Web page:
Over the course of the year each of our pastors will take a turn leading a discussion on a valuable book you might not otherwise read!  Take a look at what's in store this year.

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May 9 – Tim Mascara
Why should Christians care about animals? Is there a biblical basis for abstaining from eating animals? Is avoiding companies that use (and misuse) animals a viable way for Christians to better live out the message of God? In
Animals Are Not Ours, Sarah Withrow King argues that care for all of creation is no "far-fetched" idea that only radical people would consider, but rather a faithful witness of the peaceful kingdom God desires and Jesus modeled. This includes all living and breathing creatures that share this earth with us. King uses her decade-plus experience as a vegan, her seminary education, her evangelical Christian faith, and her years working with PETA to call Christians to examine how we treat and view the nonhuman animals with whom we share a finite planet. Be sure to join us as King herself will be leading the discussion!

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To sign up for the discussion and dinner
click here!
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July 11 – Doug Falls
While Christianity gets accused of being anti-intellectual and out of touch, Thomas Cahill shows how the church has powerfully shaped and preserved culture. His book,
How the Irish Saved Civilization, describes how a small group of Christians (Irish monks) preserved the Bible as well as many other written treasures from the ancient world after the barbarians took down the Roman Empire. Along the way he tells the inspiring stories of Augustine and St. Patrick (the first person in recorded history to speak out against slavery!). I think you’ll find this book a real encouragement in this time of cultural turmoil.

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September 27 - Rick Harper
In Befriend, Scott Sauls challenges Christ followers to be proactive about our relationships both inside and outside the church.  He reminds us that it is quite easy to engage in digital, transactional, one-dimensional friendships, and avoid true relationships that demand us to move toward people with intent and self-sacrifice. It's so easy to avoid people with whom we disagree or whose life experiences are dissimilar from our own.  Even the church can become a place that minimizes diversity and reinforces isolation.  Jesus models a much richer vision of friendship.  Together we will learn how to practically seek new relationships with bullies, children, the dying, family members, political opponents, strangers, and many more.  Sauls uses great biblical content and compelling true accounts in making his points. Warning: Befriend will challenge those stuck in a world of digital or transactional relationships, but the challenge is worth it.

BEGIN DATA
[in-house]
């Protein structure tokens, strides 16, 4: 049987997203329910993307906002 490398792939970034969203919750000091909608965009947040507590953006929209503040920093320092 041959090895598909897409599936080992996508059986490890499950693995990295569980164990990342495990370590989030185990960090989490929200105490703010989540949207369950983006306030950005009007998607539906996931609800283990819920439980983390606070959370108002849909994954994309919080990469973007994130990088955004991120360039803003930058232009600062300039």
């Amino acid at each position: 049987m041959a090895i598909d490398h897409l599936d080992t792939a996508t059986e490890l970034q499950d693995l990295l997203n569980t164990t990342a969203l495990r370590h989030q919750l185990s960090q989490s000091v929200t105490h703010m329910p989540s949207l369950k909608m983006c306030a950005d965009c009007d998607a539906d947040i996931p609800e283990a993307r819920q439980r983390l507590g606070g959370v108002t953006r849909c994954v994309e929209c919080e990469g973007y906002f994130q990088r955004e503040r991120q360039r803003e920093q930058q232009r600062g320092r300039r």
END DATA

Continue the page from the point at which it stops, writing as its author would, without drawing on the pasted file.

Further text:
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November 14 – Kevin Burrell
When I read Onward last summer, it dynamically framed my thinking on the role of the Church in the 21st Century. In a culture where Christians are increasingly marginalized, is that necessarily a bad thing? Russell Moore tackles some sacred-cow assumptions about faith and politics, culture, and morality, and he does so with wit and winsomeness. He’s a great writer and there’s a zinger-quote on practically every page. I want as many people as possible to read this book!

Purchase your book HERE